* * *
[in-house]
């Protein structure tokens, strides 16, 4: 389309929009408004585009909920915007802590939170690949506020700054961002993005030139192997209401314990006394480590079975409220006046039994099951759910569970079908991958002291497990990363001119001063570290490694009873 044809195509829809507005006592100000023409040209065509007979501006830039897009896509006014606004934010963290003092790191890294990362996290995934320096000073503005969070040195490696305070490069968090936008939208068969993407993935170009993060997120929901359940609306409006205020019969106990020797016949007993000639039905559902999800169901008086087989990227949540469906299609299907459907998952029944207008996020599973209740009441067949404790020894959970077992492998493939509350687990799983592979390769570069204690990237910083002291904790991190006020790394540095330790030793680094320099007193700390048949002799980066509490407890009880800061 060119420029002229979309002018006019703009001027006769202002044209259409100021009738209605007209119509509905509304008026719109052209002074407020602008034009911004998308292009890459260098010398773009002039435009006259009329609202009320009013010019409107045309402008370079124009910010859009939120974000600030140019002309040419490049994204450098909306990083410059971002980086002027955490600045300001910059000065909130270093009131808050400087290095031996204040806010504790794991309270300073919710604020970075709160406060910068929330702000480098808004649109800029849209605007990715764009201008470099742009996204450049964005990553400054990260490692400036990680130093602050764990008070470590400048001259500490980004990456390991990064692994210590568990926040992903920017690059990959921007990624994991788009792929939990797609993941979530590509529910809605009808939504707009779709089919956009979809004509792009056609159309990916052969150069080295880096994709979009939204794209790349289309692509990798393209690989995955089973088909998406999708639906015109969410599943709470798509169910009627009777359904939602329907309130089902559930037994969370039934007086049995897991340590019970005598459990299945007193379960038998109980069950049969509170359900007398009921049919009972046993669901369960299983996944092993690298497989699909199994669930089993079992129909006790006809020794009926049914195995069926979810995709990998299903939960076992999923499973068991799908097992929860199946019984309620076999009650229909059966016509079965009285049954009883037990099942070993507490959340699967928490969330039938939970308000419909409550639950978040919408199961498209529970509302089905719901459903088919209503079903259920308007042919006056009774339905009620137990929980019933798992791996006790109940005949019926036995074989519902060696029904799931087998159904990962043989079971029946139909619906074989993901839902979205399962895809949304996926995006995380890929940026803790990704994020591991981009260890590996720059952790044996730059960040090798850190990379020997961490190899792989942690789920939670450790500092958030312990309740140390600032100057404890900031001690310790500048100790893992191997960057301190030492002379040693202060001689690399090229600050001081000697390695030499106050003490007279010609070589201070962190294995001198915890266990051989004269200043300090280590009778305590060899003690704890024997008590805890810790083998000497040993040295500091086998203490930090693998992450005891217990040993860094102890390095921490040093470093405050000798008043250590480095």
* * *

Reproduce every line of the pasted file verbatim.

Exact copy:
[in-house]
């Protein structure tokens, strides 16, 4: 389309929009408004585009909920915007802590939170690949506020700054961002993005030139192997209401314990006394480590079975409220006046039994099951759910569970079908991958002291497990990363001119001063570290490694009873 044809195509829809507005006592100000023409040209065509007979501006830039897009896509006014606004934010963290003092790191890294990362996290995934320096000073503005969070040195490696305070490069968090936008939208068969993407993935170009993060997120929901359940609306409006205020019969106990020797016949007993000639039905559902999800169901008086087989990227949540469906299609299907459907998952029944207008996020599973209740009441067949404790020894959970077992492998493939509350687990799983592979390769570069204690990237910083002291904790991190006020790394540095330790030793680094320099007193700390048949002799980066509490407890009880800061 060119420029002229979309002018006019703009001027006769202002044209259409100021009738209605007209119509509905509304008026719109052209002074407020602008034009911004998308292009890459260098010398773009002039435009006259009329609202009320009013010019409107045309402008370079124009910010859009939120974000600030140019002309040419490049994204450098909306990083410059971002980086002027955490600045300001910059000065909130270093009131808050400087290095031996204040806010504790794991309270300073919710604020970075709160406060910068929330702000480098808004649109800029849209605007990715764009201008470099742009996204450049964005990553400054990260490692400036990680130093602050764990008070470590400048001259500490980004990456390991990064692994210590568990926040992903920017690059990959921007990624994991788009792929939990797609993941979530590509529910809605009808939504707009779709089919956009979809004509792009056609159309990916052969150069080295880096994709979009939204794209790349289309692509990798393209690989995955089973088909998406999708639906015109969410599943709470798509169910009627009777359904939602329907309130089902559930037994969370039934007086049995897991340590019970005598459990299945007193379960038998109980069950049969509170359900007398009921049919009972046993669901369960299983996944092993690298497989699909199994669930089993079992129909006790006809020794009926049914195995069926979810995709990998299903939960076992999923499973068991799908097992929860199946019984309620076999009650229909059966016509079965009285049954009883037990099942070993507490959340699967928490969330039938939970308000419909409550639950978040919408199961498209529970509302089905719901459903088919209503079903259920308007042919006056009774339905009620137990929980019933798992791996006790109940005949019926036995074989519902060696029904799931087998159904990962043989079971029946139909619906074989993901839902979205399962895809949304996926995006995380890929940026803790990704994020591991981009260890590996720059952790044996730059960040090798850190990379020997961490190899792989942690789920939670450790500092958030312990309740140390600032100057404890900031001690310790500048100790893992191997960057301190030492002379040693202060001689690399090229600050001081000697390695030499106050003490007279010609070589201070962190294995001198915890266990051989004269200043300090280590009778305590060899003690704890024997008590805890810790083998000497040993040295500091086998203490930090693998992450005891217990040993860094102890390095921490040093470093405050000798008043250590480095």